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Friday, June 02, 2006

Vodafone MobilePlus in the UK market - part I

Vodafone put some flesh on one element of its’ new strategy – MobilePlus, I specifically wanted to look at that strategy in the context of the UK Market.

The first slide from Thomas Geitner was an explanation of the size of the relevant markets that Vodafone were addressing which looked pretty impressive at first glance for growth Vod-Strategy-MobilePlus Target

If we look at comparable figures from OFCOM relating to the UK market:UK Communications Sector
It can be argued that Vodafone competes in all the sectors already with products & services such as:
• TV Sector – MobileTV
• Radio Sector – RadioDJ
• Other retail telecoms – Vodafone Stores
• Internet & Broadband – 3G Data Cards
• Mobile Voice & Data – Core Product
• Fixed Calls & Access – “Fixed to Mobile” substitution products.

In fact comparing Vodafone UK (Mar2004-Mar2005) turnover of £5.065 with the total end-user communications market (for 2004) of £47.4bn (net of £8.6bn which was for wholesale telecoms) gives Vodafone’s current overall market share of 11.9%.

Most of the advertising spend is already included in these figures, but if we look at this market in detail:UK Advertising

It is interesting to see that the UK Advertising Market of £14bn is actually larger than the UK Mobile industry of £12.3bn. However, the real addressable market is much, much smaller. The internet is the faster growing segment (46% growth in 2004) and in 2005 has overtaken both Radio and Outdoor Advertising in terms of market size. Currently, even if Vodafone gained 100% of all internet advertising it would only account for around 10% of total Vodafone UK revenues. I suspect it will be many years before advertising is a significant factor in Vodafone Revenue Analysis.

However, the genius of Geitner’s strategy is that it is sending a big sign that Vodafone is willing to alter its’ business model to fight the internet companies at their own game. I am willing to bet that if you asked you’re average teenager how much Instant Messaging (IM) services cost they say would reply nothing. IM services seem to be becoming with the advent of ADSL and home WiFi an always-on service for teenagers. Even whilst watching the TV, teenagers seem to be providing a parallel running commentary amongst their mates.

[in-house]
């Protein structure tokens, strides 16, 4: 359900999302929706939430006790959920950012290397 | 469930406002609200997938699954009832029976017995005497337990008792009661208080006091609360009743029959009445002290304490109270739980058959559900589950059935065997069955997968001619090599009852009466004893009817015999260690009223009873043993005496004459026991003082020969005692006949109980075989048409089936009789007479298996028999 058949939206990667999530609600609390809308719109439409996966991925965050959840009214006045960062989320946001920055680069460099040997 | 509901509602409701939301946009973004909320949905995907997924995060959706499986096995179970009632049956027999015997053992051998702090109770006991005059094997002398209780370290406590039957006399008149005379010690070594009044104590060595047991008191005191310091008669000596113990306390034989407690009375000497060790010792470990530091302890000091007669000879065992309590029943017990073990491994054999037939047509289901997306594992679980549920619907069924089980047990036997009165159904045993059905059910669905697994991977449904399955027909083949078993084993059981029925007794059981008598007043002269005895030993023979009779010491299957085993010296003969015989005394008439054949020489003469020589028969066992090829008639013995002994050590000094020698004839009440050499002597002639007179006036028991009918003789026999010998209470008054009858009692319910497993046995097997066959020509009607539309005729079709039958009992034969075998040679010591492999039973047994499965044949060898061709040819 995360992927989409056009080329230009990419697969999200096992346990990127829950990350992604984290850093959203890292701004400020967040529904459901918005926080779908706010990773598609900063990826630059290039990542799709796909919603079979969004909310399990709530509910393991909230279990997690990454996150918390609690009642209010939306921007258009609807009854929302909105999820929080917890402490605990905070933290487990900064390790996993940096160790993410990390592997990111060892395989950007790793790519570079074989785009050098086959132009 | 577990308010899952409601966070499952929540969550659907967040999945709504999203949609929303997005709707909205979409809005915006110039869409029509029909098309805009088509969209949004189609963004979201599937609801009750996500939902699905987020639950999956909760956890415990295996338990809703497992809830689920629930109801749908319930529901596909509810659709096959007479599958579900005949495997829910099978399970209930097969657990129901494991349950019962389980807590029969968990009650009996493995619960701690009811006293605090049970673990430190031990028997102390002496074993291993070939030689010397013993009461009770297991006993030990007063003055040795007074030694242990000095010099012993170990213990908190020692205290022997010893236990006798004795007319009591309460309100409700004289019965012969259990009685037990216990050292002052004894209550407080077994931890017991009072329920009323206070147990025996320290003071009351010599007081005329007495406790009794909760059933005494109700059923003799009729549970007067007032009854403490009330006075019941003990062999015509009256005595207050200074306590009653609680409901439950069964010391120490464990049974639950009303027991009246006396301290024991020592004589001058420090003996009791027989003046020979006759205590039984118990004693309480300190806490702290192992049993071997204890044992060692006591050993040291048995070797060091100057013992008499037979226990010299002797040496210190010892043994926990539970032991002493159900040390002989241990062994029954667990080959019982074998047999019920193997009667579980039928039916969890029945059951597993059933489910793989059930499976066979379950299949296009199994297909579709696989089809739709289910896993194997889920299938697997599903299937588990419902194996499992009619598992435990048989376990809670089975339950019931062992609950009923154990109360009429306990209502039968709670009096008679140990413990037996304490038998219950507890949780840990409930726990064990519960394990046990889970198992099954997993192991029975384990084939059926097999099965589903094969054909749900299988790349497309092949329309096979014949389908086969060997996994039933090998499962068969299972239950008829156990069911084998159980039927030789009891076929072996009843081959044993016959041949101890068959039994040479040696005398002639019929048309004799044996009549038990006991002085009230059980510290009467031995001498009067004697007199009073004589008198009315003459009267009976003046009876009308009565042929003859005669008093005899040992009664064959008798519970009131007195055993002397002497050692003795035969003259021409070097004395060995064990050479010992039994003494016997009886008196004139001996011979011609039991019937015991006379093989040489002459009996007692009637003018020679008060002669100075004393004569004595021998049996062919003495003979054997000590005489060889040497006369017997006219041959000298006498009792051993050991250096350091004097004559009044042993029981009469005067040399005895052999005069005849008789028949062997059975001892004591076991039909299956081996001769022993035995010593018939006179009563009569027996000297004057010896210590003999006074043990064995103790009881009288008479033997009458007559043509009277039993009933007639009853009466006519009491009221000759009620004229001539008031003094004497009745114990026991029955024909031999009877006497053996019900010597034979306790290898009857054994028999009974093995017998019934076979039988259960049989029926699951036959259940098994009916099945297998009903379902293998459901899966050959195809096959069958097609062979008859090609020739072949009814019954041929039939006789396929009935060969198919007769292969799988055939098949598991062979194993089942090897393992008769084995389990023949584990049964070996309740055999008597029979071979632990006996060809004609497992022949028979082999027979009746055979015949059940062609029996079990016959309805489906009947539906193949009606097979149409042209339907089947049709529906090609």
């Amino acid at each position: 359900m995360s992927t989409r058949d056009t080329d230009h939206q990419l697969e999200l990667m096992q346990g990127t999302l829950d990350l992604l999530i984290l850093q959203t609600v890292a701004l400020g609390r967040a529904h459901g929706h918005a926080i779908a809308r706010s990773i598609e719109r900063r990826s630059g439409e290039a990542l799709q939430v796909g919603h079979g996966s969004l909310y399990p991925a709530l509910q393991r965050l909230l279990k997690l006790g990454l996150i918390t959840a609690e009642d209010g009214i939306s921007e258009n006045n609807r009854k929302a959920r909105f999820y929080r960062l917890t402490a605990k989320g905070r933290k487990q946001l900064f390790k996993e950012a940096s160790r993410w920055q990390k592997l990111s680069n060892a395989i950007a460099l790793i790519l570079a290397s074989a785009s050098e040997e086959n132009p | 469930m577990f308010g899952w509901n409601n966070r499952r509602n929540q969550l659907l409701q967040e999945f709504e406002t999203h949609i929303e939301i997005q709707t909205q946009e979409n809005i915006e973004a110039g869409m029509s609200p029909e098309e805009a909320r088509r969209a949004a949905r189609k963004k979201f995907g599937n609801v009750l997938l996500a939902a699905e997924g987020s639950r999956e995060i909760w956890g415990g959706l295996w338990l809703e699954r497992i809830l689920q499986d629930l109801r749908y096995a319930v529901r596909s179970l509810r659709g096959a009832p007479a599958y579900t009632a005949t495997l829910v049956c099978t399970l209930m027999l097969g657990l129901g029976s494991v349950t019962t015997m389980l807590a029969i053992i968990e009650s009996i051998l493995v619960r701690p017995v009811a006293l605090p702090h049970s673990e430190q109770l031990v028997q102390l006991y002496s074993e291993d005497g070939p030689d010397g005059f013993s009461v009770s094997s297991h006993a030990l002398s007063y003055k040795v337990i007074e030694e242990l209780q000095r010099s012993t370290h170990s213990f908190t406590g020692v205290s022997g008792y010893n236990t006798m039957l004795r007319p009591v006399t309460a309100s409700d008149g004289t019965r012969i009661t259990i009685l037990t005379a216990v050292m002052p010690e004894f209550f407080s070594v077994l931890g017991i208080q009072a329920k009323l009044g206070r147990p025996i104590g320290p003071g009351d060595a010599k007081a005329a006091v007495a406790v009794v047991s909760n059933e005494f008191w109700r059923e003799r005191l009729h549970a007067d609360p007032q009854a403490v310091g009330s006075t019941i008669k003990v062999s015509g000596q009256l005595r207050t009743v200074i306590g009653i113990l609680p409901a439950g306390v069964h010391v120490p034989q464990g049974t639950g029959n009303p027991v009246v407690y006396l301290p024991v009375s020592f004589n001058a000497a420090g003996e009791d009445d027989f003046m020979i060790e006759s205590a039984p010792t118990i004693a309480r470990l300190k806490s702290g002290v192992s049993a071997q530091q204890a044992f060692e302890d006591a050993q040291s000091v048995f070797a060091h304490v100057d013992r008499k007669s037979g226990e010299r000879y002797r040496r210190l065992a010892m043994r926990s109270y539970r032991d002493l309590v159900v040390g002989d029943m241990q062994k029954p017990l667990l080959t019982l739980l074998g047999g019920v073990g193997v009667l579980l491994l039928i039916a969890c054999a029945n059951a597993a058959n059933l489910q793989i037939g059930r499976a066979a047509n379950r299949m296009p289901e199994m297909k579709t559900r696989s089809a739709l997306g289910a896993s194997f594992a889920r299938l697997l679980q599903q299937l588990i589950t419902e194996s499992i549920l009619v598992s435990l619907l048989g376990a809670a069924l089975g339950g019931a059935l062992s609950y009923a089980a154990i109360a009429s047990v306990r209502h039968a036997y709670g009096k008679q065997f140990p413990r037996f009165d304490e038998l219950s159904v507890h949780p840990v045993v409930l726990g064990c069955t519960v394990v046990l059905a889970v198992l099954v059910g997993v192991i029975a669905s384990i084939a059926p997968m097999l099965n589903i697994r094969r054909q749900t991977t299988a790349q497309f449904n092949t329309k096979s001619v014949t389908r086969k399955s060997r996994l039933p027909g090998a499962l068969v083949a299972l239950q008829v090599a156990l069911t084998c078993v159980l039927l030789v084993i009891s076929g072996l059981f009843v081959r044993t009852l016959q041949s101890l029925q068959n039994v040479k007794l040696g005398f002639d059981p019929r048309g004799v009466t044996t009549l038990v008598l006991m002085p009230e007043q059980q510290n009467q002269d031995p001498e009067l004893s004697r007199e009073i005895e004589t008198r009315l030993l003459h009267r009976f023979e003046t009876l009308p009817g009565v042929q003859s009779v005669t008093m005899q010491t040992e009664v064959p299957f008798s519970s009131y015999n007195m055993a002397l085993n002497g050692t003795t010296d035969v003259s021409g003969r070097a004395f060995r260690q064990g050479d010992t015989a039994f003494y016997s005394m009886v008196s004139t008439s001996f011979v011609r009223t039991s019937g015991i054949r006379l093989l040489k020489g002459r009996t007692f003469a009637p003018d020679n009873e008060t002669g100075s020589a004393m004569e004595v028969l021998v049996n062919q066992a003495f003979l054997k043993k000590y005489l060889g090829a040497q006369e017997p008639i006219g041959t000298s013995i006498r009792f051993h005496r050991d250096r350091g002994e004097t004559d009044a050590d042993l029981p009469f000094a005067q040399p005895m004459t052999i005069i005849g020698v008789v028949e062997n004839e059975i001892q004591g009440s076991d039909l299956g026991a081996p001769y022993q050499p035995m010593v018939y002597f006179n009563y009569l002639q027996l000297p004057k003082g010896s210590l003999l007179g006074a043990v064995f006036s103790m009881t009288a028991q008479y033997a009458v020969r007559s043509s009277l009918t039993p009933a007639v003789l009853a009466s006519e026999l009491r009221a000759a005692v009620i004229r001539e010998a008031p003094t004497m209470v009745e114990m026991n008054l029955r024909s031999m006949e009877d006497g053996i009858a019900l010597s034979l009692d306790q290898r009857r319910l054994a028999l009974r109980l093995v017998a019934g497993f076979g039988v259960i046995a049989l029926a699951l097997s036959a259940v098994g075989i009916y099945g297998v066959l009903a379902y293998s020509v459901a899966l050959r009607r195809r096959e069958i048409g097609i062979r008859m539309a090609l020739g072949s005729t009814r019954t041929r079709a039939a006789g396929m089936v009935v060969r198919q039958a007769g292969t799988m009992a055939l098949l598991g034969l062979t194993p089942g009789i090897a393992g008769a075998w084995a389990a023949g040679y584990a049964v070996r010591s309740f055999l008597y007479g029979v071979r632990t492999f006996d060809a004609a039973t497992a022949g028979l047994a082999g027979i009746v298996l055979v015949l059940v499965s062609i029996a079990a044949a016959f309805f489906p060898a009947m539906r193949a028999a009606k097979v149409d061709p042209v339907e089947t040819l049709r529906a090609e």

The big issue for Vodafone is that IM services compete direct with SMS services which accounting for £705m of turnover in 2005 and is actually growing. Using VOD’s active base of 14,413k customers, this gives a run-rate of around £4/month. It is obvious that a potential option is change the business model to the IM one: split the SMS charges into one part for access and another for the service one supported by monthly subscription cost and another by advertising.

I would like to see a Vodafone branded service aimed at the teenage market which is a flat rate messaging package (SMS, IM or email) all linked together with a presence package which works both on the PC and handset with the PC end supported by advertising. I feel this is the aim of the advertising package and was in fact one of the applications hinted at by Geitner. This approach has the upside that Vodafone is currently poorly represented in the “youth” segment and they can probably afford to take a few risks without too much cannibalisation.

The challenge Vodafone has to address is the community one – one where MSN throws its weight around because of the number of users, similarly with MySpace, Google, Yahoo, etc. The mobile industries typical approach has been to get a service to be interoperable and then compete on price. I would like to see a braver approach by Vodafone, where it introduces a service (eg Live! Messenging) and says you need a Vodafone handset and voice service to get the full benefits. For sure you can text people on T-Mobile, O2 etc and for sure you can IM MSN customers. However to get the full mobility and PC presence – your mates need to be a Vodafone customer, the service is accessible through the Live portal and you see Live adverts.

I would like to think this is the area that Vodafone is going to take in the advertising market. ie Turning its’ strength in the mobile access side of the equation into entry into a new area – the PC services business without playing the typical mobile game of full interoperability and price competition.

This is obviously an area where VOD is extending into a new area - PC services, in the next part I'll look at the area of Fixed Mobile Substitution.